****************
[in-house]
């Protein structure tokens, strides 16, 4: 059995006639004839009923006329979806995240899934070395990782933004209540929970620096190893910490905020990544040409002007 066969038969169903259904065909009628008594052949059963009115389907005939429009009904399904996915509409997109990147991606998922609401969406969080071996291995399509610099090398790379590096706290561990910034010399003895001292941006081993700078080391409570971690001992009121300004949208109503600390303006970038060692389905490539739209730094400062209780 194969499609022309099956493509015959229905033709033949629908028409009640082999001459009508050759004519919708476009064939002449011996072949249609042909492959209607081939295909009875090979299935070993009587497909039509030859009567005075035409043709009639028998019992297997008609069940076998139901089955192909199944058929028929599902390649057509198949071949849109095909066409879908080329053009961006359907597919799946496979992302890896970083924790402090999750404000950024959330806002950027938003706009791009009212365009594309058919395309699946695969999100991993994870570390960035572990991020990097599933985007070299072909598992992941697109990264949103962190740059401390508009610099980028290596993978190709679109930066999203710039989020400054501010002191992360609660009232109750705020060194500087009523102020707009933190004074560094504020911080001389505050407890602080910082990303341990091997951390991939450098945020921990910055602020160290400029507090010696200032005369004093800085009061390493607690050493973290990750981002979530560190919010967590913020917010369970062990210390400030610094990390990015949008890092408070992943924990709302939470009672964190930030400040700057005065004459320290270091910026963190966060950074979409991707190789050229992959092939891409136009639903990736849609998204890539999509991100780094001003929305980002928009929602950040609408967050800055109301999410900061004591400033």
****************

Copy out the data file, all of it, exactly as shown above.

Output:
[in-house]
């Protein structure tokens, strides 16, 4: 059995006639004839009923006329979806995240899934070395990782933004209540929970620096190893910490905020990544040409002007 066969038969169903259904065909009628008594052949059963009115389907005939429009009904399904996915509409997109990147991606998922609401969406969080071996291995399509610099090398790379590096706290561990910034010399003895001292941006081993700078080391409570971690001992009121300004949208109503600390303006970038060692389905490539739209730094400062209780 194969499609022309099956493509015959229905033709033949629908028409009640082999001459009508050759004519919708476009064939002449011996072949249609042909492959209607081939295909009875090979299935070993009587497909039509030859009567005075035409043709009639028998019992297997008609069940076998139901089955192909199944058929028929599902390649057509198949071949849109095909066409879908080329053009961006359907597919799946496979992302890896970083924790402090999750404000950024959330806002950027938003706009791009009212365009594309058919395309699946695969999100991993994870570390960035572990991020990097599933985007070299072909598992992941697109990264949103962190740059401390508009610099980028290596993978190709679109930066999203710039989020400054501010002191992360609660009232109750705020060194500087009523102020707009933190004074560094504020911080001389505050407890602080910082990303341990091997951390991939450098945020921990910055602020160290400029507090010696200032005369004093800085009061390493607690050493973290990750981002979530560190919010967590913020917010369970062990210390400030610094990390990015949008890092408070992943924990709302939470009672964190930030400040700057005065004459320290270091910026963190966060950074979409991707190789050229992959092939891409136009639903990736849609998204890539999509991100780094001003929305980002928009929602950040609408967050800055109301999410900061004591400033």